Connecting Lake Simcoe's Community

When Annabel Slaight visited her family's Lake Simcoe cottage as a child, she drank the water right out of the lake.

On Aug. 12, when Slaight and the Ladies of the Lake (lakeladies.ca) held the first Splash: The Floating Water Festival in Georgina, the beach in front of the festival was closed because of e-coli.

Slaight, one of the co-founders of the Ladies of the Lake environmental group, says seeing this deterioration of Lake Simcoe drives her efforts to help the lake: "When you see such a beautiful lake, and you know that over the years its wonderfulness has been eroded, that's the driver."

Slaight spoke about Lake Simcoe Aug. 17 on the program Visionary Radio, hosted by Gisele Guenard. The program originally was aired on Voice of America Radio, heard around the world via the Internet.

Slaight was Lake Simcoe Living's Lake Person in the Summer issue. If you missed the Lake Simcoe Living story about Slaight, go to lakesimcoeliving.com and click on the Magazine button or cover. Then go to the most recent issue — Summer 2011. Flip to page 15 to read the story.

If you would like to hear her interview on Voice of America, you can listen or download the episode by going to http://www.voiceamerica.com/episode/55698/visionary-leader-series-annabel-slaight-from-founder-of-owl-books-and-tv-to-dynamic-force-in-lake.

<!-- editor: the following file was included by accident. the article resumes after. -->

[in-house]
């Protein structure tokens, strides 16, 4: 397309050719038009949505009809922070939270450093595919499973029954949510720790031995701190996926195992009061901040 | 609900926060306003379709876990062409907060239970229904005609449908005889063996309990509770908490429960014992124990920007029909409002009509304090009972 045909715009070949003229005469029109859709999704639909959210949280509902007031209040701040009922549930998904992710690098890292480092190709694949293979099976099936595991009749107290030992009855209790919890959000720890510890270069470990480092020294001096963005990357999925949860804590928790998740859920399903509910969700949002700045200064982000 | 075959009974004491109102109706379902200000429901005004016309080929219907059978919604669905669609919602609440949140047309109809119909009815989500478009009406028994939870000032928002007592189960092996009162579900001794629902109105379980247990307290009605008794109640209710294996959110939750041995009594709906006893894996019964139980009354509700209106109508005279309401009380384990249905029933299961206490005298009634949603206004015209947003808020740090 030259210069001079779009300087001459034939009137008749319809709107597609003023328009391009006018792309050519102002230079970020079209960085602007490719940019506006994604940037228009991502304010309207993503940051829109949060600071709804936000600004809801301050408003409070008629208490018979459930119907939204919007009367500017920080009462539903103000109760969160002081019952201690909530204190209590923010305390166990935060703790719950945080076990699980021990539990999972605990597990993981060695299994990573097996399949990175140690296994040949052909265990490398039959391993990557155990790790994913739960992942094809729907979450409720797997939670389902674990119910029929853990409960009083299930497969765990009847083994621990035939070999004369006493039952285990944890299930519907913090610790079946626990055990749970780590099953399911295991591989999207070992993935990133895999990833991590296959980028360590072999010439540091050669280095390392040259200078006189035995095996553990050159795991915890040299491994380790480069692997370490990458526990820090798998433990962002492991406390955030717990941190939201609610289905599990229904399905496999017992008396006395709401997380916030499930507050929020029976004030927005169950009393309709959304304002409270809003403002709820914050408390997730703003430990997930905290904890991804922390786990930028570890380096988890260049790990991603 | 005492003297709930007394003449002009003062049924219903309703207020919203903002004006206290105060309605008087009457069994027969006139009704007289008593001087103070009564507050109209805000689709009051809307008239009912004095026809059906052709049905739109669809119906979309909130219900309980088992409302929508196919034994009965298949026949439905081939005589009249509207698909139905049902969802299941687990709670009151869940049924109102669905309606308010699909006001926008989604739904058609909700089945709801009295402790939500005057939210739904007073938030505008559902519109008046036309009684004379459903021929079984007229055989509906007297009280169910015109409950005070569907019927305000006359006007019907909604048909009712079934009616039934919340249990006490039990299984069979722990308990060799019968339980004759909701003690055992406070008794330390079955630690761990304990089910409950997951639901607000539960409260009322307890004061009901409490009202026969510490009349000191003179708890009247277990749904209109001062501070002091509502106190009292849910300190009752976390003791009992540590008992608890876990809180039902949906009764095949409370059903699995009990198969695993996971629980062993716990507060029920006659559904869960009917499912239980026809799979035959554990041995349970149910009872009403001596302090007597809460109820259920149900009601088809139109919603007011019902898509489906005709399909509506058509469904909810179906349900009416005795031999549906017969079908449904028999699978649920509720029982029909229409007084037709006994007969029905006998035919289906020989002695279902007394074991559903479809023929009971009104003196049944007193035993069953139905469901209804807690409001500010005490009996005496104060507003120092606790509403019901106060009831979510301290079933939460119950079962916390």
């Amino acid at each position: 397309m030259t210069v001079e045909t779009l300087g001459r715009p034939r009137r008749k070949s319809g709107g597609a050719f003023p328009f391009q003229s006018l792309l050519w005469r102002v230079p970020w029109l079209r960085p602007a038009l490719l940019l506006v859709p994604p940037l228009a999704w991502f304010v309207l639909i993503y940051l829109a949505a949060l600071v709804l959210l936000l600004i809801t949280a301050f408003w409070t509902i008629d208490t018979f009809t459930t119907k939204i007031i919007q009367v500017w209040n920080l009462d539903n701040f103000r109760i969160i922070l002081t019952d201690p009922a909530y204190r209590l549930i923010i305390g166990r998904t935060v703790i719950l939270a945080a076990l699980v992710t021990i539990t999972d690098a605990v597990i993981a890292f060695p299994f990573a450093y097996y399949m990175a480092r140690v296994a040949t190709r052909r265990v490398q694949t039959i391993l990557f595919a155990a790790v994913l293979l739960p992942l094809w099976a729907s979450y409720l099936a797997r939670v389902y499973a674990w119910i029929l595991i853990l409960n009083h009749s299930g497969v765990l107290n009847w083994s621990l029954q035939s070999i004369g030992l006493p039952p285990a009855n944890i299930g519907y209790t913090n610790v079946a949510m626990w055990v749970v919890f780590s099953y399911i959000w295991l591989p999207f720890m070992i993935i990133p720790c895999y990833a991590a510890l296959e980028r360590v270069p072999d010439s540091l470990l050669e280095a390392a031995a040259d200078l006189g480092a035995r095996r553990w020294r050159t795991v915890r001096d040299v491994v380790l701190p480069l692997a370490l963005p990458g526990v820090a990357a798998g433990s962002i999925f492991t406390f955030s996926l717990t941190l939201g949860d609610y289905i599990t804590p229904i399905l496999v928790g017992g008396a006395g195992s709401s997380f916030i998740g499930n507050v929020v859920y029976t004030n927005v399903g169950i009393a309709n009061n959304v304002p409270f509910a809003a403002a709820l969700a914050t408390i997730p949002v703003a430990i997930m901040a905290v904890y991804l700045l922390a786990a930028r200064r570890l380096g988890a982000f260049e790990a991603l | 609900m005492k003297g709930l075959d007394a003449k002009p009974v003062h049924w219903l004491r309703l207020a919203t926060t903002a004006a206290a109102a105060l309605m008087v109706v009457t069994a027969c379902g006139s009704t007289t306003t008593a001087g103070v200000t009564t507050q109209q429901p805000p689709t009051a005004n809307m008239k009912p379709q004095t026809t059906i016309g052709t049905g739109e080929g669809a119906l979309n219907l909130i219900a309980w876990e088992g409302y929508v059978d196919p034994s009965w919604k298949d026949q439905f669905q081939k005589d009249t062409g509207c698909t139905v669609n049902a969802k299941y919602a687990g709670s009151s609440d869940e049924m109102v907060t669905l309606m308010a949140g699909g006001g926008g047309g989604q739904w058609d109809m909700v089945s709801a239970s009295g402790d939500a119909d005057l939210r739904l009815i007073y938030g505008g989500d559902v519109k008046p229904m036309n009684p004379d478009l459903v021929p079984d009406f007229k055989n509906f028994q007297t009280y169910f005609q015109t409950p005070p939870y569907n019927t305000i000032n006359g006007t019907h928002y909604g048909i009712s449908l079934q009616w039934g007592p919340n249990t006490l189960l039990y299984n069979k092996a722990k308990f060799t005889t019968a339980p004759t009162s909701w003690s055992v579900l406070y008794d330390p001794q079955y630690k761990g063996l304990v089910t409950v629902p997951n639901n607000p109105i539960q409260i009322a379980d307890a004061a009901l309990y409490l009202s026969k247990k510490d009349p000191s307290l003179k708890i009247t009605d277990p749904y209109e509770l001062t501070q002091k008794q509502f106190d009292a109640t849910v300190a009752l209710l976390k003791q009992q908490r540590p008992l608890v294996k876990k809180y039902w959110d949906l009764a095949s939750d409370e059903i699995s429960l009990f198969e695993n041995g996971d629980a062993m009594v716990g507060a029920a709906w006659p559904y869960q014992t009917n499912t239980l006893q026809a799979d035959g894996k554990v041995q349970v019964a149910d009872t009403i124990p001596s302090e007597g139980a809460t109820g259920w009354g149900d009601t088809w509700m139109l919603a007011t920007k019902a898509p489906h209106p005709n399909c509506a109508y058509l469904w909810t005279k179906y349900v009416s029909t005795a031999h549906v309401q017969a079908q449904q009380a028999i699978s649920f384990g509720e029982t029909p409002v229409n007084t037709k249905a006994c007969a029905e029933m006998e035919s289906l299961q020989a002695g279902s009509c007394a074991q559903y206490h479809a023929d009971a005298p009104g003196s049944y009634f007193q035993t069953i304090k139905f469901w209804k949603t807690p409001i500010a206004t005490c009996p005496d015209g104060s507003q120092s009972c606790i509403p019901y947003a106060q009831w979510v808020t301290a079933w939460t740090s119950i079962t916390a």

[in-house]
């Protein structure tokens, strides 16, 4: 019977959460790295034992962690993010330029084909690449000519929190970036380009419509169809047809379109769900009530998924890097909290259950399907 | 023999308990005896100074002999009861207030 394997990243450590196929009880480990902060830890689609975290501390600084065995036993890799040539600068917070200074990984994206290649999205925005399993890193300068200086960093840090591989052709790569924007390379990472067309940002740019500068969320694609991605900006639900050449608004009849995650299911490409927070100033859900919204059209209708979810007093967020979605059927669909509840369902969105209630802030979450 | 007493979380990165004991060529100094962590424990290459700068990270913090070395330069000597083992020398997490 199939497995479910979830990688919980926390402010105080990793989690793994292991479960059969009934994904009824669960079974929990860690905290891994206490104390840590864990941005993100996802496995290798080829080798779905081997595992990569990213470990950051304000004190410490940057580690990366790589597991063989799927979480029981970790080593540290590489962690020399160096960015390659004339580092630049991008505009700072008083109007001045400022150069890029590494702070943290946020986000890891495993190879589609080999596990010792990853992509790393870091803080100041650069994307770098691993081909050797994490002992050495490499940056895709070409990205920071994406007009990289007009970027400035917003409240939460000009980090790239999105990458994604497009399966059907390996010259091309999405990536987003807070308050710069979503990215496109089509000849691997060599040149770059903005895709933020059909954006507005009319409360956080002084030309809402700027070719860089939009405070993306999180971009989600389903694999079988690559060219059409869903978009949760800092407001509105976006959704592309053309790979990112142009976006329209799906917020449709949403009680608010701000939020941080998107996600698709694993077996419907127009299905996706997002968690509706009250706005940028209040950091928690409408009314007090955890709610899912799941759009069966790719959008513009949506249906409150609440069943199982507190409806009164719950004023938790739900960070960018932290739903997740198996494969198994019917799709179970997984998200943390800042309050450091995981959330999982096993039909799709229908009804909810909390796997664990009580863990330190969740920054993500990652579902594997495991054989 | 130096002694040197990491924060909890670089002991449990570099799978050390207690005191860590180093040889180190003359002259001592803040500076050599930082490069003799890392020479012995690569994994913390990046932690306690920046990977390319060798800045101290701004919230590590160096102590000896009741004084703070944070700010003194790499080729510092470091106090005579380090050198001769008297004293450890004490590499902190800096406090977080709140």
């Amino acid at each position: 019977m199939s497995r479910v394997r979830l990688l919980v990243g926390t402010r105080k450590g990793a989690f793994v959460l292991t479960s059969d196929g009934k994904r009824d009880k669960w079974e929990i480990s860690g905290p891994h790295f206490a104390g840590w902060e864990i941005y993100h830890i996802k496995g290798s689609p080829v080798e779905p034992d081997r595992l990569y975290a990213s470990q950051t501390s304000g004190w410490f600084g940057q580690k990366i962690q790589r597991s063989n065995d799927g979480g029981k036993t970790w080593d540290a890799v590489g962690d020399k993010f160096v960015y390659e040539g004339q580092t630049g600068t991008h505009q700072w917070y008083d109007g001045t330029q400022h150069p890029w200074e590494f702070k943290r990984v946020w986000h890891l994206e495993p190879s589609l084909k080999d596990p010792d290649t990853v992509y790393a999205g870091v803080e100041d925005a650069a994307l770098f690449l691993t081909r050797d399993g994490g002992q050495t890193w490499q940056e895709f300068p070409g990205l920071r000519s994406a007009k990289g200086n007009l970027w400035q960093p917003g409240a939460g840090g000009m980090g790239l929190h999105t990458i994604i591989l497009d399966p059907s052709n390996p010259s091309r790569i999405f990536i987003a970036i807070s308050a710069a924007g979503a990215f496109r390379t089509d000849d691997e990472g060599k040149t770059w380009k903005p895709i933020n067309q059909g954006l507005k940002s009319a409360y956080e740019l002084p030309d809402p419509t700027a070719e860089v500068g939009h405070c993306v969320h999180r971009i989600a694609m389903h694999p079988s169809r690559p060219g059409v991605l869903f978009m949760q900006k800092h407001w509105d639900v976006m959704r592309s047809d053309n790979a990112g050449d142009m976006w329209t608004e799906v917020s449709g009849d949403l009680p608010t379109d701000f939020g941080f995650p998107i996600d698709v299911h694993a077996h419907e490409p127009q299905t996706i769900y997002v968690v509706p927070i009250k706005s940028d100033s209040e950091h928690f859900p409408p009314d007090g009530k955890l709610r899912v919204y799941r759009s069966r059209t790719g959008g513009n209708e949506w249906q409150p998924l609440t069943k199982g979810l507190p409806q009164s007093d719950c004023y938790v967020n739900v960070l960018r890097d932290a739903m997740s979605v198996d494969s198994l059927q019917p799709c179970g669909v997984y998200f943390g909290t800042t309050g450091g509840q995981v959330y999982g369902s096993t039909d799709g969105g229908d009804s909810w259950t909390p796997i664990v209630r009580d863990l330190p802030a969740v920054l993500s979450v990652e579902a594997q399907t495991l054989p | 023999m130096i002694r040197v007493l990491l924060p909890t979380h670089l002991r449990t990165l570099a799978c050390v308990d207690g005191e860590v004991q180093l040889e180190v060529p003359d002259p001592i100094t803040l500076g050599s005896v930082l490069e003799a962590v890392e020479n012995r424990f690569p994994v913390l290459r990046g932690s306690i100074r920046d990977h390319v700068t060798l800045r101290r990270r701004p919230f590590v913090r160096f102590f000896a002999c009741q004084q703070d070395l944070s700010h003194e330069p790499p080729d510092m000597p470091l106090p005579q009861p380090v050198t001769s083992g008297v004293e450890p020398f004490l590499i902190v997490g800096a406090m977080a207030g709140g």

Slaight told Guenard that the Ladies of the Lake organization is not closed to men. There were 10 men at the group's annual general meeting this year and about 50 women. But women do have a different way of doing things than men, she said, and the Ladies works in a female kind of collaborative way — low-key and high-impact.

One result of collaboration between many people was the Ladies of the Lake slogan for the lake: Drink it, Fish it, Swim it, Love it.

Slaight said the recent Splash festival was the first event of many to raise the $30- to $40-million needed for an Ontario Water Centre for learning and research on Lake Simcoe that would be good for the lake, Ontario and Canada. About 2,000 people attended the event, and there were more than 200 volunteers and sponsors.

Guenard also asked what people can do to help Lake Simcoe and other lakes.
Some of the ideas include:
• Use phosphate-free soap for dishes and in your dishwasher
• Do not have a driveway that is a hard surface. Use a porous surface so the water goes into the ground.
• Do not wash your car on the driveway, since the water will carry pollutants into the storm sewers. Do wash your car on the lawn, so the water and any soap can be absorbed and filtered by the soil.
• Replace areas of grass with native plants.
• Get healthy. Healthy people and families require fewer medications, so fewer particles from pharmaceuticals get into the water system. These pharmaceuticals cannot be cleaned out by our current sewage treatment plant.
• Instead of dashing across the lake burning gasoline or diesel, sit beside the lake or paddle across it to get more enjoyment from the lake.

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